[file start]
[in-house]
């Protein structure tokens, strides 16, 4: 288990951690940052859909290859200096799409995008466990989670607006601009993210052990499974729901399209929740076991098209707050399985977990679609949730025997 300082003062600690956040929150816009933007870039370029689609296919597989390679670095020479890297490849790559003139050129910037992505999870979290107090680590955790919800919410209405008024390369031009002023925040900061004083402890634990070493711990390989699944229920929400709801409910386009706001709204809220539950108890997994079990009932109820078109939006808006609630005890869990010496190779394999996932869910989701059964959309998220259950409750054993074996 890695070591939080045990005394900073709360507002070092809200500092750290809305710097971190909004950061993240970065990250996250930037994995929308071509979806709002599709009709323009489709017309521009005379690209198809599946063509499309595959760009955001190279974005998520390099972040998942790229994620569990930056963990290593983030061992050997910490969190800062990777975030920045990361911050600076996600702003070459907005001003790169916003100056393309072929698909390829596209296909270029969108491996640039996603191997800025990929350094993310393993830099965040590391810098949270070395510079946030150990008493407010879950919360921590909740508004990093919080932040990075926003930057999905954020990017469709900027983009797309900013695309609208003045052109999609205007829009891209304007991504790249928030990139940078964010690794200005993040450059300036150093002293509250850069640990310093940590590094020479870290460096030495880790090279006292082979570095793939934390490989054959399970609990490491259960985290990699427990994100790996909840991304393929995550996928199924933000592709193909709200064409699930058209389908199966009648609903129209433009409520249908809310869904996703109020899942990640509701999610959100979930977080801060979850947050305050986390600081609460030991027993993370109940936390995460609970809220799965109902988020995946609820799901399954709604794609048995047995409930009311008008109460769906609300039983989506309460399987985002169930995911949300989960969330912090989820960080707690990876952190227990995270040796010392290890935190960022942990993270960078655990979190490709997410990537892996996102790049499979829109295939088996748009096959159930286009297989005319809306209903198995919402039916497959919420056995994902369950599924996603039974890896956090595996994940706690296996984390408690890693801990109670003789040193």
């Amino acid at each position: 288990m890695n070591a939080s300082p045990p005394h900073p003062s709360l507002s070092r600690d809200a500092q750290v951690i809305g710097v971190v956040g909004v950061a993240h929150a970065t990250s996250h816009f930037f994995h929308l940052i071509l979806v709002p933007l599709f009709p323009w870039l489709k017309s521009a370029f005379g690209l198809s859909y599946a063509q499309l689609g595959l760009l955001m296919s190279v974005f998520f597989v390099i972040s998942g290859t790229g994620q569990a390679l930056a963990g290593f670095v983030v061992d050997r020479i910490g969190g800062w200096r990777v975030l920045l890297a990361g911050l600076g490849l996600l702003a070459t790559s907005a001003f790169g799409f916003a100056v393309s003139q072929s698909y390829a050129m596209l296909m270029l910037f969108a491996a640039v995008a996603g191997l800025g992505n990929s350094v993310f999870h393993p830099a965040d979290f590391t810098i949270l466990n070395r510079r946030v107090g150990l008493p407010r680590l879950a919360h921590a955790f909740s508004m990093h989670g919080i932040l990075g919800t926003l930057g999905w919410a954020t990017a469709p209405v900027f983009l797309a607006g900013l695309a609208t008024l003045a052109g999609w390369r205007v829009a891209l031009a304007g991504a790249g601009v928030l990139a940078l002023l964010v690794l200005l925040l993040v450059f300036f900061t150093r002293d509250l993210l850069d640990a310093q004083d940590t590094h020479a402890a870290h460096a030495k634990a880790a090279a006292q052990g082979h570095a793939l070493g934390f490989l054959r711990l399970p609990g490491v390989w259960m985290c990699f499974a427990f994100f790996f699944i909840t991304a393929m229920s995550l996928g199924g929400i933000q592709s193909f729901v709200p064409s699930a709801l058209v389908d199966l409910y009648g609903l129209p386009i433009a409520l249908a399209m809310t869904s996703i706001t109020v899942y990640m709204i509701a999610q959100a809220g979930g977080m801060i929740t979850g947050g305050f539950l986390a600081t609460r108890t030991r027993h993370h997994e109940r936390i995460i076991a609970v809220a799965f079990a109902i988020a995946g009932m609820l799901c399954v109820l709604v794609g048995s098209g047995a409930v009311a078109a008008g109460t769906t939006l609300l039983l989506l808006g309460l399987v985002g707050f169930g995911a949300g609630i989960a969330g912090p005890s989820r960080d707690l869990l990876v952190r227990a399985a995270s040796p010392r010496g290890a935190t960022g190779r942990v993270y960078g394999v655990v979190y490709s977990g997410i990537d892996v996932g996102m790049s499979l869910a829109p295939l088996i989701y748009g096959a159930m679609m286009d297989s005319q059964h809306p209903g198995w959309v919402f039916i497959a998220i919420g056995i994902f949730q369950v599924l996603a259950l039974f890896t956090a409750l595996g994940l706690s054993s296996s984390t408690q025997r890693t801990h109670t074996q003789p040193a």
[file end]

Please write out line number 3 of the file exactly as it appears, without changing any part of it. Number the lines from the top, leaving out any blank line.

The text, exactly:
């Amino acid at each position: 288990m890695n070591a939080s300082p045990p005394h900073p003062s709360l507002s070092r600690d809200a500092q750290v951690i809305g710097v971190v956040g909004v950061a993240h929150a970065t990250s996250h816009f930037f994995h929308l940052i071509l979806v709002p933007l599709f009709p323009w870039l489709k017309s521009a370029f005379g690209l198809s859909y599946a063509q499309l689609g595959l760009l955001m296919s190279v974005f998520f597989v390099i972040s998942g290859t790229g994620q569990a390679l930056a963990g290593f670095v983030v061992d050997r020479i910490g969190g800062w200096r990777v975030l920045l890297a990361g911050l600076g490849l996600l702003a070459t790559s907005a001003f790169g799409f916003a100056v393309s003139q072929s698909y390829a050129m596209l296909m270029l910037f969108a491996a640039v995008a996603g191997l800025g992505n990929s350094v993310f999870h393993p830099a965040d979290f590391t810098i949270l466990n070395r510079r946030v107090g150990l008493p407010r680590l879950a919360h921590a955790f909740s508004m990093h989670g919080i932040l990075g919800t926003l930057g999905w919410a954020t990017a469709p209405v900027f983009l797309a607006g900013l695309a609208t008024l003045a052109g999609w390369r205007v829009a891209l031009a304007g991504a790249g601009v928030l990139a940078l002023l964010v690794l200005l925040l993040v450059f300036f900061t150093r002293d509250l993210l850069d640990a310093q004083d940590t590094h020479a402890a870290h460096a030495k634990a880790a090279a006292q052990g082979h570095a793939l070493g934390f490989l054959r711990l399970p609990g490491v390989w259960m985290c990699f499974a427990f994100f790996f699944i909840t991304a393929m229920s995550l996928g199924g929400i933000q592709s193909f729901v709200p064409s699930a709801l058209v389908d199966l409910y009648g609903l129209p386009i433009a409520l249908a399209m809310t869904s996703i706001t109020v899942y990640m709204i509701a999610q959100a809220g979930g977080m801060i929740t979850g947050g305050f539950l986390a600081t609460r108890t030991r027993h993370h997994e109940r936390i995460i076991a609970v809220a799965f079990a109902i988020a995946g009932m609820l799901c399954v109820l709604v794609g048995s098209g047995a409930v009311a078109a008008g109460t769906t939006l609300l039983l989506l808006g309460l399987v985002g707050f169930g995911a949300g609630i989960a969330g912090p005890s989820r960080d707690l869990l990876v952190r227990a399985a995270s040796p010392r010496g290890a935190t960022g190779r942990v993270y960078g394999v655990v979190y490709s977990g997410i990537d892996v996932g996102m790049s499979l869910a829109p295939l088996i989701y748009g096959a159930m679609m286009d297989s005319q059964h809306p209903g198995w959309v919402f039916i497959a998220i919420g056995i994902f949730q369950v599924l996603a259950l039974f890896t956090a409750l595996g994940l706690s054993s296996s984390t408690q025997r890693t801990h109670t074996q003789p040193a």